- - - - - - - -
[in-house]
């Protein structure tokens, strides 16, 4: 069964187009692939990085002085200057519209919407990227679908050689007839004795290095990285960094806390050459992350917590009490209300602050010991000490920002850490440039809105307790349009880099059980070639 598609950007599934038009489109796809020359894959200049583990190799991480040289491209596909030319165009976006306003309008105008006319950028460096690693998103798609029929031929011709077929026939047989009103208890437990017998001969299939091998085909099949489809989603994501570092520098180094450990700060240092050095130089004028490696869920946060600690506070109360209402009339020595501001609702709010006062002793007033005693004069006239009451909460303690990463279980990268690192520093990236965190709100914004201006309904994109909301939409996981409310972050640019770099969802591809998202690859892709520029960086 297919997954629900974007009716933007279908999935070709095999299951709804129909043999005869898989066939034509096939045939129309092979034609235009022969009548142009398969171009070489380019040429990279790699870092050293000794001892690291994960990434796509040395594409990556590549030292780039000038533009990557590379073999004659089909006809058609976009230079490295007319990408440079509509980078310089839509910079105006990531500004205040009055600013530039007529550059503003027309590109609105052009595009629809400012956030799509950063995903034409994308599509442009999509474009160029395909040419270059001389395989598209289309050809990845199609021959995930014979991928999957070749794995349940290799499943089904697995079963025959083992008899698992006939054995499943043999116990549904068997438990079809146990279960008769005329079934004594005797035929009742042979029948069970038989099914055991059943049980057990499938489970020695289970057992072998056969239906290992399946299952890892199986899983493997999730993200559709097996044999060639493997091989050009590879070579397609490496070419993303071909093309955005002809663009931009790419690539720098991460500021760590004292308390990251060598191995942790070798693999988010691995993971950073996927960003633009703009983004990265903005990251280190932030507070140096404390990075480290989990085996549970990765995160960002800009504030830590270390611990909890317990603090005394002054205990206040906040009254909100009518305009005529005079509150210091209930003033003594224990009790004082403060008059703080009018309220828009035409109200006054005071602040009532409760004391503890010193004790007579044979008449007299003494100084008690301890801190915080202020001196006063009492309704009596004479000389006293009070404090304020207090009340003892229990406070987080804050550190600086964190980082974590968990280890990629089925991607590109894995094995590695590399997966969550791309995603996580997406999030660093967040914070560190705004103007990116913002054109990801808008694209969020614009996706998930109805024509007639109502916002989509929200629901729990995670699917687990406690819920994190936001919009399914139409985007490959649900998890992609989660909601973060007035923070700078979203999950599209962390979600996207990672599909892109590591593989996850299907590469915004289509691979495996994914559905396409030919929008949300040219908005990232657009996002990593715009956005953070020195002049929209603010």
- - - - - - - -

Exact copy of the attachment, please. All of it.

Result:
[in-house]
């Protein structure tokens, strides 16, 4: 069964187009692939990085002085200057519209919407990227679908050689007839004795290095990285960094806390050459992350917590009490209300602050010991000490920002850490440039809105307790349009880099059980070639 598609950007599934038009489109796809020359894959200049583990190799991480040289491209596909030319165009976006306003309008105008006319950028460096690693998103798609029929031929011709077929026939047989009103208890437990017998001969299939091998085909099949489809989603994501570092520098180094450990700060240092050095130089004028490696869920946060600690506070109360209402009339020595501001609702709010006062002793007033005693004069006239009451909460303690990463279980990268690192520093990236965190709100914004201006309904994109909301939409996981409310972050640019770099969802591809998202690859892709520029960086 297919997954629900974007009716933007279908999935070709095999299951709804129909043999005869898989066939034509096939045939129309092979034609235009022969009548142009398969171009070489380019040429990279790699870092050293000794001892690291994960990434796509040395594409990556590549030292780039000038533009990557590379073999004659089909006809058609976009230079490295007319990408440079509509980078310089839509910079105006990531500004205040009055600013530039007529550059503003027309590109609105052009595009629809400012956030799509950063995903034409994308599509442009999509474009160029395909040419270059001389395989598209289309050809990845199609021959995930014979991928999957070749794995349940290799499943089904697995079963025959083992008899698992006939054995499943043999116990549904068997438990079809146990279960008769005329079934004594005797035929009742042979029948069970038989099914055991059943049980057990499938489970020695289970057992072998056969239906290992399946299952890892199986899983493997999730993200559709097996044999060639493997091989050009590879070579397609490496070419993303071909093309955005002809663009931009790419690539720098991460500021760590004292308390990251060598191995942790070798693999988010691995993971950073996927960003633009703009983004990265903005990251280190932030507070140096404390990075480290989990085996549970990765995160960002800009504030830590270390611990909890317990603090005394002054205990206040906040009254909100009518305009005529005079509150210091209930003033003594224990009790004082403060008059703080009018309220828009035409109200006054005071602040009532409760004391503890010193004790007579044979008449007299003494100084008690301890801190915080202020001196006063009492309704009596004479000389006293009070404090304020207090009340003892229990406070987080804050550190600086964190980082974590968990280890990629089925991607590109894995094995590695590399997966969550791309995603996580997406999030660093967040914070560190705004103007990116913002054109990801808008694209969020614009996706998930109805024509007639109502916002989509929200629901729990995670699917687990406690819920994190936001919009399914139409985007490959649900998890992609989660909601973060007035923070700078979203999950599209962390979600996207990672599909892109590591593989996850299907590469915004289509691979495996994914559905396409030919929008949300040219908005990232657009996002990593715009956005953070020195002049929209603010």